By Wendell P. Simpson
This week, more than one billion Muslims around the world began the observance of Ramadan, a month long period of fasting and prayer intended to reflect the Islamic virtues of patience, humility and spirituality.
In New York City, this holy month will be celebrated amidst a controversy that reflects anything but humility or the better angels of the American nature.
A battle over consecrated ground has erupted as an American Muslim organization moves forward with its plans to build a mosque/community center in lower Manhattan, two blocks from the site of the 9/11 World Trade Center attacks.
Last week, members of the local Community Board voted 29-1 in favor of the project. In the wake of that decision, angry protestors and relatives of 9/11 victims, who have deemed the WTC site as a holy place and who say that the planned mosque defiles the memory of those victims, have squared off against mosque supports, who say that American values of fairness, religious freedom and equality demand that the building of the mosque be allowed to progress, and that acquiescence to our baser impulses becomes a victory for the terrorists.
And of course, in the middle of our xenophobic angst and the culture wars that portend our contentious political discourse, the arguments for and against have taken on national dimensions.
Earlier last week during a press conference, New York City Mayor Michael Bloomberg, a supporter of the mosque, weighed in with a fierce defense of the American ideals of fair play and religious freedom.
“Democracy is stronger than this,” Bloomberg said during his speech. “The ability to practice your religion was one of the reasons America was founded, and for us to just say ‘no’ is just not appropriate. You do not want the government picking religions because, what do you do the day they don’t pick yours?”
Rev. Robert Chase, founder and spokesperson of the New York City-based interfaith organization, Intersections, also came out in support of the mosque.
“It’s a really positive example of how we Americans can truly move beyond a tragedy like 9/11,” Chase said.
On the opposing side , all of the usual suspects who typically cast their lots on the side of reaction and in opposition to reasonable discourse, offered their opinions. Newt Gingrich called the mosque “an assertion of Islamic triumphalism”. Former NYC mayor Rudy Guiliani called it a “desecration of Ground Zero.” And Sarah Palin, the Grand Dragoness of Ku Klux Ku-ku-ism, became so disturbed by the “stab in the heart” that she called on ‘reasonable’ Muslims to “refudiate (her word)” the project.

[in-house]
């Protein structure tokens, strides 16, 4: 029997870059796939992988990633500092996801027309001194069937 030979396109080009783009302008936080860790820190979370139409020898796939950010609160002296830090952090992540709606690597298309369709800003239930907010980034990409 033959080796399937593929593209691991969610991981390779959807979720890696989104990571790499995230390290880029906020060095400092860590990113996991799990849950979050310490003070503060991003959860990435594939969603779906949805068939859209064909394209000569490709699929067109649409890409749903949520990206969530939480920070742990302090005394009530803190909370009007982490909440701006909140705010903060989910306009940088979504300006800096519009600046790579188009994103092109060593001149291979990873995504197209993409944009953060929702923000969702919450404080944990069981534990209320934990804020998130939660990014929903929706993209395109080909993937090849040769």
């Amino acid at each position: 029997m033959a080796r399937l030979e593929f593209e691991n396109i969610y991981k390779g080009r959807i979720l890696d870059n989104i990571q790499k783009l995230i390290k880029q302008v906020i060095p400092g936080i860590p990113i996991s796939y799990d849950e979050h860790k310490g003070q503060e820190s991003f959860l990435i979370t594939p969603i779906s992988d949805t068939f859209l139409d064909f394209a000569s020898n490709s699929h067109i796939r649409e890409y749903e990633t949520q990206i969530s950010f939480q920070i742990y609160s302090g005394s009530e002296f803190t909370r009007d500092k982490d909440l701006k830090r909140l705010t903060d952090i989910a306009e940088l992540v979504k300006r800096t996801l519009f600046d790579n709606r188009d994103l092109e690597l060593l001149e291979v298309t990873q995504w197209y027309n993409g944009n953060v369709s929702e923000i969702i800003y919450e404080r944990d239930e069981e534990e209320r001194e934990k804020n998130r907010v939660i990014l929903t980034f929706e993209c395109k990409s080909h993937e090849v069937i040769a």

Even the Anti-Defamation League, an organization that says it exists in order to ‘counteract hatred, intolerance and bigotry’, and that really ought to know better than to start stoking anti-Semitic fears and religious antagonism, issued a statement that read, in part, “…in our judgment, building an Islamic Center in the shadow of the World Trade Center will cause some victims more pain—unnecessarily—and that is not right.”
The opposition to the mosque is inordinate in its refusal to acknowledge several critical distinctions germane to religion, the 9/11 attacks and American principles.
First, war is never, ever about religion. Religion only serves as pretext. It, along with narrow nationalism (oftimes, inextricably linked), serves as the means by which powerful factions with very specific political and/or commercial agendas are able to foment the kind of rage, angst and zealotry that compels young men to sign up and die for the cause.
The World Trade Center attacks were a direct result of the propagandizing of an American foreign policy paradigm that truly has had horrific consequences for the people of the Middle Eastern—who just happen to be Muslims.
The response from the West? All about oil and no-bid contracts. Religion only stokes the fires of the dispossessed.
“When will Americans come to see that the never-ending terrorist crisis—along with the concomitant loss of our civil liberties—is rooted in U.S. imperialism and intervention rather than in religion,” asked Jacob Hornblower, founder of the Future of Freedom Foundation, in a recent column.
Then there is the issue of the First Amendments. Bloomberg is correct in his assessment of the Founding Fathers’ concerns. A generation removed from religious persecution in Europe, these men were so profoundly concerned about the preservation of the principles of religious freedom, the rights of assembly and freedom of expression that they seared those features into law from the jump, with the very First Amendment.
To wit, “Congress shall make no law respecting an establishment of religion, or prohibiting the free exercise thereof; or abridging the freedom of speech, or of the press; or the right of the people to peaceably assemble, and to petition the government for a redress of grievances.”
The intent is clear: Religion cannot be a factor in the public discourse—one way or the other.
And finally, if America succumbs to fear and bigotry and reaction, then the terrorist win on all counts. The schism they set out to cause takes root, and all of the lofty principles for which so many Americans have fought and died for—both domestically and abroad—are rendered moot. Because one of the points that nobody seems interested in discussing is that the organization behind the mosque, the Cordoba Initiative, is comprised of American citizens who, again, happen to be Muslims, and who have chosen to worship in line with their rights as spelled out in the U.S. Constitution.
Those who oppose them are in opposition to the letter and the spirit of the law. They advocate for the usurping of the rights of American citizens. That makes them criminals. It also puts them in conflict with America’s most lofty and generous traditions and ideals—and that makes them treasonous.